Before we get into the list, I want to make something very clear. I am not a health professional, a professional runner, a physical therapist, or a personal trainer. I don’t have a degree in anything that would make me an expert on running, or have done any research on the effects running has on the body. I am simply a middle-aged man that decided one day to take up running.
I grew up playing sports and have been active for most of my life. Over the past few years, my activity level decreased. My focus was mainly on my family and the various dad duties I needed to accomplish each day. Realizing my mental health was weakening as fast as my physical health, I decided to become proactive in strengthening myself physically and mentally. And that is how I became a runner.
(Follow my fitness journey at @RunJasonGreene)
Picking up running in your 40s isn’t a simple task. When I was younger and playing sports, I didn’t have to think about taking care of my body. I simply opened the door and ran out. Now, I have a process for my running days and non-running days. On the list are things I’ve learned along the way and if you are a runner in your 40s, I would love it if you left a comment on how you go about running and some things you’ve learned.
15 Tips for Runners in Their 40’s
- If you’re starting out, go easy. Don’t hit the gas right out of the gate. Finding your pace takes a while, so focus more on the mileage than the speed. Once you find a pace, stay with it for a while before you make a push to better your time.
- Don’t get discouraged if you can only go 1 mile. Or even a half a mile, for that matter. When I first started, getting to that first mile sucked. I was tired and sore before I got there. Getting to 3 miles took me longer than going from 3 to 5 miles.
- Here’s an unpleasant thing about being middle-aged. We go to the bathroom a lot. If you’re like me and need an occasional pit-stop, find a route with a toilet. I know all the best places to pee in my neighborhood.
- When I started out, I would get thirsty quickly. I hated carrying a backpack, so I bought a FlipBelt to hold a small water bottle. It was a great decision. I can run longer now without needing a drink, but I still wear the FlipBelt on my long runs.
- Find a way to fight boredom. I struggle when I don’t have something to listen to. I either listen to music or a podcast on my runs.
- This one is for the guys. You need to wear underwear with good support. Remember back when you could play a game of basketball while wearing boxer shorts? Those days are long gone. Without support, you could cause yourself some damage. The less bouncing around, the better.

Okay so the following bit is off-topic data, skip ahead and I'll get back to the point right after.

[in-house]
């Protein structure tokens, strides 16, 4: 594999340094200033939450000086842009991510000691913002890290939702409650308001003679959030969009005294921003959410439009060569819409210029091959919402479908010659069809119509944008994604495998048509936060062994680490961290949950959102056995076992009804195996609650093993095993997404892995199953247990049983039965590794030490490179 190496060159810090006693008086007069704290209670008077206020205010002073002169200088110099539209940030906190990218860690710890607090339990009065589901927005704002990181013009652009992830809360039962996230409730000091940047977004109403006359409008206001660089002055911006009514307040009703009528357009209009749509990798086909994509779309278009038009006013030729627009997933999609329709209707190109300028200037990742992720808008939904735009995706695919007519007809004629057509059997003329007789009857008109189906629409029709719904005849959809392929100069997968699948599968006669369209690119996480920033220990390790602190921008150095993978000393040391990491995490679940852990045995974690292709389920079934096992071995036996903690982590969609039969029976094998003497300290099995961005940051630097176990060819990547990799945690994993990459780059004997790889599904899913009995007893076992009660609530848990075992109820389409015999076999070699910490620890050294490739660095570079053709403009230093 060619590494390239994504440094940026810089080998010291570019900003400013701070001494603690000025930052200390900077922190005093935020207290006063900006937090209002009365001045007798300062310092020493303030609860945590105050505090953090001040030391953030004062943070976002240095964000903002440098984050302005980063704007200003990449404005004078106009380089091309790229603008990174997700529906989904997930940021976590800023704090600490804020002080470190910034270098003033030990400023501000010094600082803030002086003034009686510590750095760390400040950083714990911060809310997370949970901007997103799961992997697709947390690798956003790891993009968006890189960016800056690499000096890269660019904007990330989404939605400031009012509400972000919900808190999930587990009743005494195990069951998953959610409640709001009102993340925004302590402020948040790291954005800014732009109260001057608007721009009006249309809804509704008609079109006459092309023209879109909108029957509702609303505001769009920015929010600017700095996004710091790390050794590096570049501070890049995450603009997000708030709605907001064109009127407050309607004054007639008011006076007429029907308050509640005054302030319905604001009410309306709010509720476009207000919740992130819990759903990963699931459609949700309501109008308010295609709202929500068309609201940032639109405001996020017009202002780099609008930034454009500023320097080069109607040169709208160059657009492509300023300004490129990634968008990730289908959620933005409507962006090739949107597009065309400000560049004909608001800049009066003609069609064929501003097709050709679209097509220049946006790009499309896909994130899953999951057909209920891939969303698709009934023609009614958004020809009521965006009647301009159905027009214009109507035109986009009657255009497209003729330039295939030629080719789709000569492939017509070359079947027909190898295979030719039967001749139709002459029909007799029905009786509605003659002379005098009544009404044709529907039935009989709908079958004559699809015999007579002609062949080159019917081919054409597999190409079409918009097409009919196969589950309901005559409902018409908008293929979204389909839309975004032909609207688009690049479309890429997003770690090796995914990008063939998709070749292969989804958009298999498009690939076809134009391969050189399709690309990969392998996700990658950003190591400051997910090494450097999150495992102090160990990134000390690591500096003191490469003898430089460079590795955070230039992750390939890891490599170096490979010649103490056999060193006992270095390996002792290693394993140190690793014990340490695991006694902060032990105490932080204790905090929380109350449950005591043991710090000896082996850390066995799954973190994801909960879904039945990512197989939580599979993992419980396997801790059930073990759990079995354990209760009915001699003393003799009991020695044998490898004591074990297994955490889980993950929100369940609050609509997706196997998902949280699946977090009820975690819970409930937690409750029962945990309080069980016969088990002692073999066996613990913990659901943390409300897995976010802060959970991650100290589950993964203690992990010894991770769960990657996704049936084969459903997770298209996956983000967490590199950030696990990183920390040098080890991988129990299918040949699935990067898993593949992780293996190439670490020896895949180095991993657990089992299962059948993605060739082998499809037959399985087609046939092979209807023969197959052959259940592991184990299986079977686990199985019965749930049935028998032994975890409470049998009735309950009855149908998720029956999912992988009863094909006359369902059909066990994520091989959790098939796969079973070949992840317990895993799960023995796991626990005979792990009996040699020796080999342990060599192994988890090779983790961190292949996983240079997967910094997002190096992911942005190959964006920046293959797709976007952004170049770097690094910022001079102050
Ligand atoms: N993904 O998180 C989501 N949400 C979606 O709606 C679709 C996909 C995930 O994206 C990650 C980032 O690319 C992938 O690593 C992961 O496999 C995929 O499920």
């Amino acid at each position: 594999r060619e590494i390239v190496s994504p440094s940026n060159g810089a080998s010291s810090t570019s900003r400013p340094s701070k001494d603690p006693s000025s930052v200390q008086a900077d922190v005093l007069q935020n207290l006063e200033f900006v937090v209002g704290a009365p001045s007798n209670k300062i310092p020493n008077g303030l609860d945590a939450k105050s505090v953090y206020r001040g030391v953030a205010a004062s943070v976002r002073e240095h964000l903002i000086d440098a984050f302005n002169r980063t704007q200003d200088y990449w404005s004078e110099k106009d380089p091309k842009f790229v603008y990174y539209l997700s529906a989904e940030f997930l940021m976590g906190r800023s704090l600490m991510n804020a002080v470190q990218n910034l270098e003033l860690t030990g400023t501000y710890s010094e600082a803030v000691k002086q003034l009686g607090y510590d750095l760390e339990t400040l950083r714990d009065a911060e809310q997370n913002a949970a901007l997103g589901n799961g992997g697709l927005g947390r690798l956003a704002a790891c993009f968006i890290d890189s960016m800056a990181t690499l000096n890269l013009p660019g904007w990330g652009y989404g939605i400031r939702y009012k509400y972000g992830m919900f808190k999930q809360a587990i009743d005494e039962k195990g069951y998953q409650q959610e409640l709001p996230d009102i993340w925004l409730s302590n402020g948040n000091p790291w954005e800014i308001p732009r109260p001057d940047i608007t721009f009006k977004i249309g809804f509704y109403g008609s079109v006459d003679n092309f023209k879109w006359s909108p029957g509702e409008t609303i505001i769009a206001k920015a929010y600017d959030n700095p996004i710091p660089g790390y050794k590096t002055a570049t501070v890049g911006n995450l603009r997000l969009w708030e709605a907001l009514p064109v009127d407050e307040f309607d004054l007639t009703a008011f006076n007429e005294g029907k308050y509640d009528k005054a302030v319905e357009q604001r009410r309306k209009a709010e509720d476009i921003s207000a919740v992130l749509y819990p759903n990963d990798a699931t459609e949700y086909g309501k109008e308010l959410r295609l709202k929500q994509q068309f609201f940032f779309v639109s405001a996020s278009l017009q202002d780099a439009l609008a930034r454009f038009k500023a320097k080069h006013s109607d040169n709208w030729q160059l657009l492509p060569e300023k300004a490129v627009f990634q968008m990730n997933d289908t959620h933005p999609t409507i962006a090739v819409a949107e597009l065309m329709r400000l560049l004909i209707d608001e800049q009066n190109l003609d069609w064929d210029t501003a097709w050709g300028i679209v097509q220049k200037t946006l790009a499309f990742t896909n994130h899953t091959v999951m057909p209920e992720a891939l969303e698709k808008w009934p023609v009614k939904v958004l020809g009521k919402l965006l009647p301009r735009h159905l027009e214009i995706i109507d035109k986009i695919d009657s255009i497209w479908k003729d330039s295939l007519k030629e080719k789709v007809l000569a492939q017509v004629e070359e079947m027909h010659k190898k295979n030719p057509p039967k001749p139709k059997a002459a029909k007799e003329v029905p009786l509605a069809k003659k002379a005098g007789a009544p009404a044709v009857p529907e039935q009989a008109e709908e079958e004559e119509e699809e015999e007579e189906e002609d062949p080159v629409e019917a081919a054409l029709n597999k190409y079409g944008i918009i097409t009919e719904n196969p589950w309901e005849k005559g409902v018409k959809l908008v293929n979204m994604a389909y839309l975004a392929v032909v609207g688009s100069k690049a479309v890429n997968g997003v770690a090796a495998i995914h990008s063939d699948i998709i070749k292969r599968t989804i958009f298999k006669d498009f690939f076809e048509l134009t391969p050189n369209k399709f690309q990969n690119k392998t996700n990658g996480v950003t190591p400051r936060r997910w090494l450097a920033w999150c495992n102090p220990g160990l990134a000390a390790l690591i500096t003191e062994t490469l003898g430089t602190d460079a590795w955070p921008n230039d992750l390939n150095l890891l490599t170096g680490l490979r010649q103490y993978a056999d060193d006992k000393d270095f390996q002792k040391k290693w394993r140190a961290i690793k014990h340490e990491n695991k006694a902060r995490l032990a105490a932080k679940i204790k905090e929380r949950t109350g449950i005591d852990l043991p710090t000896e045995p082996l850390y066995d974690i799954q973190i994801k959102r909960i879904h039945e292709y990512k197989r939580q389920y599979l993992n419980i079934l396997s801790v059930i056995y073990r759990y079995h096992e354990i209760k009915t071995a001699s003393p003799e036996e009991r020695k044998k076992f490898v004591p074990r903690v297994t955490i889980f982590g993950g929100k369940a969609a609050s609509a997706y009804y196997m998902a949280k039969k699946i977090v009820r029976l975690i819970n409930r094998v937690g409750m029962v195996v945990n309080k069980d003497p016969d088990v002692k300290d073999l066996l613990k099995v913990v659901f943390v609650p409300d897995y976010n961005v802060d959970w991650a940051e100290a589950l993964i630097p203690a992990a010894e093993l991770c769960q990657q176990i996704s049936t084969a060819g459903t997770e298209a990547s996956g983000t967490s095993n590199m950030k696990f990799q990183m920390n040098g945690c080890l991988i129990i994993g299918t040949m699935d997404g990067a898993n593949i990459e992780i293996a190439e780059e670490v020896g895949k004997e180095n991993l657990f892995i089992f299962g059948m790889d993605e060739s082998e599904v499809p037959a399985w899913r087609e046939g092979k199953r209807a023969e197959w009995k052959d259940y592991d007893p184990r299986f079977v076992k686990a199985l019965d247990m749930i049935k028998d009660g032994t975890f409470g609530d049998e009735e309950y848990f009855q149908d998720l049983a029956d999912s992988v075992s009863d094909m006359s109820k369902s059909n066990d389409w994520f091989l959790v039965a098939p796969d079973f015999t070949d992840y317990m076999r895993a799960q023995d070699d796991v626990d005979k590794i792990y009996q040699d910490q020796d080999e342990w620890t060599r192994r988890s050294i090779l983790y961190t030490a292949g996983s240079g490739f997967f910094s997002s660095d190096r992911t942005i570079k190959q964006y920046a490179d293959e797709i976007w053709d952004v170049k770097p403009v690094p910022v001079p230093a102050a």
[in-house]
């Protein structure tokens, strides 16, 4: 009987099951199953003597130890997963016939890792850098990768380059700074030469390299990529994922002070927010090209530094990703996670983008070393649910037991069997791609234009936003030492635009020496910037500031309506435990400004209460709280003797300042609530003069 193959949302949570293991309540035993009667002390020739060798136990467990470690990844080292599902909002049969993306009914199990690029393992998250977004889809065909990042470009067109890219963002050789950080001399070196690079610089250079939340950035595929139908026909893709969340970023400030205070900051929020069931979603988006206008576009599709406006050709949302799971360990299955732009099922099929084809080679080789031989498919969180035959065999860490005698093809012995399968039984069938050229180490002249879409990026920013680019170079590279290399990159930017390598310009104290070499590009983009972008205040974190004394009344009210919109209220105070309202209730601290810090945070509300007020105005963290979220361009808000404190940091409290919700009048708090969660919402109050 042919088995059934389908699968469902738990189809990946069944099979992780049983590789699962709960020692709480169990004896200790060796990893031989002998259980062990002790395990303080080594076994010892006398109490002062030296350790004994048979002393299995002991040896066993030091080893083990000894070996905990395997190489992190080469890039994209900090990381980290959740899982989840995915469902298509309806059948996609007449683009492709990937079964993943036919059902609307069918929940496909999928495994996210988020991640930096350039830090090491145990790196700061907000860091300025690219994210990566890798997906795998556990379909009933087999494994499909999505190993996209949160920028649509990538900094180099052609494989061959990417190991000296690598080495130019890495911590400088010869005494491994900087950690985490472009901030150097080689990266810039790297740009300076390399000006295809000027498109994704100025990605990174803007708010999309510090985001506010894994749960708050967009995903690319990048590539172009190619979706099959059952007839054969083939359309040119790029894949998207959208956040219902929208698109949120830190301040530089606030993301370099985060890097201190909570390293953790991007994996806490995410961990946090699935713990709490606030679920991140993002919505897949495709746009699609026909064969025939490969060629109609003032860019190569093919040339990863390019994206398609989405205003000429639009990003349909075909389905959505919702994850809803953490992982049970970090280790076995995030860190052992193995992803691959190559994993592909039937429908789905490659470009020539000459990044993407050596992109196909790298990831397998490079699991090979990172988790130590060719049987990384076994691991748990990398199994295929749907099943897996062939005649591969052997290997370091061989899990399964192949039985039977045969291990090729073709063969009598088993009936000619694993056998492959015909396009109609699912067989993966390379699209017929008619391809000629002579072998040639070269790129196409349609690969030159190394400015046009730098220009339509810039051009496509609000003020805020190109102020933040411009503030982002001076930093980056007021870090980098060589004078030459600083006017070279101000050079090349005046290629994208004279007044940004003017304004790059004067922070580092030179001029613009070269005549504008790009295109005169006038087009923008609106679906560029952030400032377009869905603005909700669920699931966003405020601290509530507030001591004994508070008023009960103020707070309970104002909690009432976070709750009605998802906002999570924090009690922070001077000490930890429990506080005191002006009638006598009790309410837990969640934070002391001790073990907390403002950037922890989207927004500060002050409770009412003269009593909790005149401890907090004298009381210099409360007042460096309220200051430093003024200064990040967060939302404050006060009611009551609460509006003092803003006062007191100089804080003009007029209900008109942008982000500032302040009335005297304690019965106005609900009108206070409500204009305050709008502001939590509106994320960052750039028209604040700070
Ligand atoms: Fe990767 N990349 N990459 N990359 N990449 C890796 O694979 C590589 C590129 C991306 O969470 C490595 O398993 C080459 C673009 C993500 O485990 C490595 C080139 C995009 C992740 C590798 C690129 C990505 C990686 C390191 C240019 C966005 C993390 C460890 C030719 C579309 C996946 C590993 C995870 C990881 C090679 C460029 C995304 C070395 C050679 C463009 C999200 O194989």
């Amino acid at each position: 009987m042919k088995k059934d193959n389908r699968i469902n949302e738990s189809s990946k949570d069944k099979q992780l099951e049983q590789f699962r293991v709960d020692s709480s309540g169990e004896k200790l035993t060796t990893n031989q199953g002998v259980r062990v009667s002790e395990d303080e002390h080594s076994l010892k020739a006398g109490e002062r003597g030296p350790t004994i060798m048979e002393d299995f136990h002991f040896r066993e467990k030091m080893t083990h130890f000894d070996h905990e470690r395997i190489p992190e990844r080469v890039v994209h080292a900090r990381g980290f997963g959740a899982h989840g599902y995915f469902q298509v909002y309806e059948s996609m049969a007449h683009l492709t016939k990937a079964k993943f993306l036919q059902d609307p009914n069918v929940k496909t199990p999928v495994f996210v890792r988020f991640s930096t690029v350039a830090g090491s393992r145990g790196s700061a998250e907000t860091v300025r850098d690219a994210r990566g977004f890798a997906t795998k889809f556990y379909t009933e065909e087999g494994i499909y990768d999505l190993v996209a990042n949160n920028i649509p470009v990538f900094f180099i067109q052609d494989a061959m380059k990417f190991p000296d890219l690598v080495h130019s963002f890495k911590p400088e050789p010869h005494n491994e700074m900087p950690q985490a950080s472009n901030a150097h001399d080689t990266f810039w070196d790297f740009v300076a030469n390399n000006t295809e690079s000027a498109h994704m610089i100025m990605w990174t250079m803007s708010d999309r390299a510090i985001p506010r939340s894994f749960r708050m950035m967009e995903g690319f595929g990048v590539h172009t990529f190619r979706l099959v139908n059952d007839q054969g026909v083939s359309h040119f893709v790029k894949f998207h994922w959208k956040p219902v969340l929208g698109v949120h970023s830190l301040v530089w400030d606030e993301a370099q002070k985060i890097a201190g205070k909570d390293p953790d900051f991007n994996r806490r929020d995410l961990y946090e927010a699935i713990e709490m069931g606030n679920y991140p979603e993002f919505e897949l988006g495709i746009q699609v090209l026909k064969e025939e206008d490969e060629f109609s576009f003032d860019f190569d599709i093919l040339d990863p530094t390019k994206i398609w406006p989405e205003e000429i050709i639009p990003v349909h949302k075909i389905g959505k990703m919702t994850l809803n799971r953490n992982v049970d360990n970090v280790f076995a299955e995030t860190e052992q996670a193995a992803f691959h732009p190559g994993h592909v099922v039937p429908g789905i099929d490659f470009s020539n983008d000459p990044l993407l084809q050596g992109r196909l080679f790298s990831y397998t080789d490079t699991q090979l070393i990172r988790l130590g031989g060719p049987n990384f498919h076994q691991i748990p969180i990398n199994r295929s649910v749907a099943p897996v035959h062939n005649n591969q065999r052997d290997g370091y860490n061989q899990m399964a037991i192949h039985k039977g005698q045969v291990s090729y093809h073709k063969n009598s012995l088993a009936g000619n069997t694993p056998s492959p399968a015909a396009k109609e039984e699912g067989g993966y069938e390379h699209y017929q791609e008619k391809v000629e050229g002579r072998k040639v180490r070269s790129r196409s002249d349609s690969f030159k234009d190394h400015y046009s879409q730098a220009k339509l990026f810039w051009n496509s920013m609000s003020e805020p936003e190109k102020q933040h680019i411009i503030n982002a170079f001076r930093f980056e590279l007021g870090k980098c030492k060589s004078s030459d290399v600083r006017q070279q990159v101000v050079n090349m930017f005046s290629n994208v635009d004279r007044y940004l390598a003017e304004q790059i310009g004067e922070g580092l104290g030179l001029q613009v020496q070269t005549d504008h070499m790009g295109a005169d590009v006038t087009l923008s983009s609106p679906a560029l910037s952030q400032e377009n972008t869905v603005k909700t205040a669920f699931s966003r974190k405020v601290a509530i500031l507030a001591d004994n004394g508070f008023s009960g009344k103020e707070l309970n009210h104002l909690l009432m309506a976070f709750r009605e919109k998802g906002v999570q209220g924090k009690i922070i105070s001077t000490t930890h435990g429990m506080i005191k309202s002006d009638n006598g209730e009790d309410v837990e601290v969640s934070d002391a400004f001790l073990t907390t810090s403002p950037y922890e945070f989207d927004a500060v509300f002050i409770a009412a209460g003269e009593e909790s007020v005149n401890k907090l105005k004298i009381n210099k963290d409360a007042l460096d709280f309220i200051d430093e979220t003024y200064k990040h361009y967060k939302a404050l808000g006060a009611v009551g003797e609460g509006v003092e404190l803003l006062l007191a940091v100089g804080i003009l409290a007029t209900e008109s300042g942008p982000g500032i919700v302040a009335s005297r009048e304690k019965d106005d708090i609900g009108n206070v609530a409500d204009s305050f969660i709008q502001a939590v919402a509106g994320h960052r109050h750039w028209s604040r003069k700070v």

- Listen to your body. When we were younger, we would tell ourselves to play through the pain. If you feel that something isn’t right, take the day off. If it continues to bother you, get it checked out. It’s hard to run again after a medical setback. Nip it in the bud early.
- Yoga is your friend. I firmly believe I’ve been able to be a consistent runner because of my 20 to 30 minutes of yoga a day. I watch Yoga with Adriene on YouTube and stretch out my body. It’s helped me to be more flexible and be less injury-prone.
- Set goals. When I started, I set a goal to run a marathon. I have yet to run that marathon, but I’m getting close. Knowing that I am going to run a marathon helps me to keep pushing to add more miles.
- Stay hydrated throughout the day. If you’re getting headaches after a run or get muscle cramps, you’re probably not drinking enough water. The first thing I do when I wake up in the morning is chug a tall glass of water. Then, I keep a cup by the sink and take a big drink every time I go into the kitchen. After a run, I drink as much water as my body will let me.
- Take care of your feet. If you’re serious about becoming a runner, you need running shoes you don’t use for everyday use. You also need running socks. Blisters on your feet will turn you off from running. If you can, buy a good pair of running shoes. Not only will they protect your feet, you’ll also want to put your money to good use. Having an expensive pair of running shoes on my shelf is a great motivator for me. Since I spent the money, I better use them. (For those wondering, my shoes are the Cloud by On Running and my socks are from Balega.)
- Nipple chafing is for real. If I go on long runs, I apply Vaseline to my nipples. Trust me, you don’t want to be on a run when chafing happens. It’s as painful as it sounds.
- Strengthen your legs on non-running days. On the days that I don’t run, I do leg squats and calf raises.
- I hate to suggest this, but if you want to run longer distances, you need to think about what you eat. I still eat a lot of junk food, but I’ve cut it down. There is an effort to make sure protein is found in all my meals. I also can’t eat before a run, or I get stomach cramps or want to hurl about a mile into the run. I eat a granola bar before a run, then I usually eat a large omelet once I get back.
- I’ve become a supplement taker. I’m not sure how much taking supplements helps, but my body has felt better once I started taking them regularly. I take a lot of supplements for different reasons, but I take Vitamin B, Zinc, Magnesium, and a men’s health vitamin. On the days I forget, I can feel the difference.
I hope my suggestions can help those of you who are starting out or have been running for a long time. I would love to read your suggestions or see links to articles that have helped your running life.
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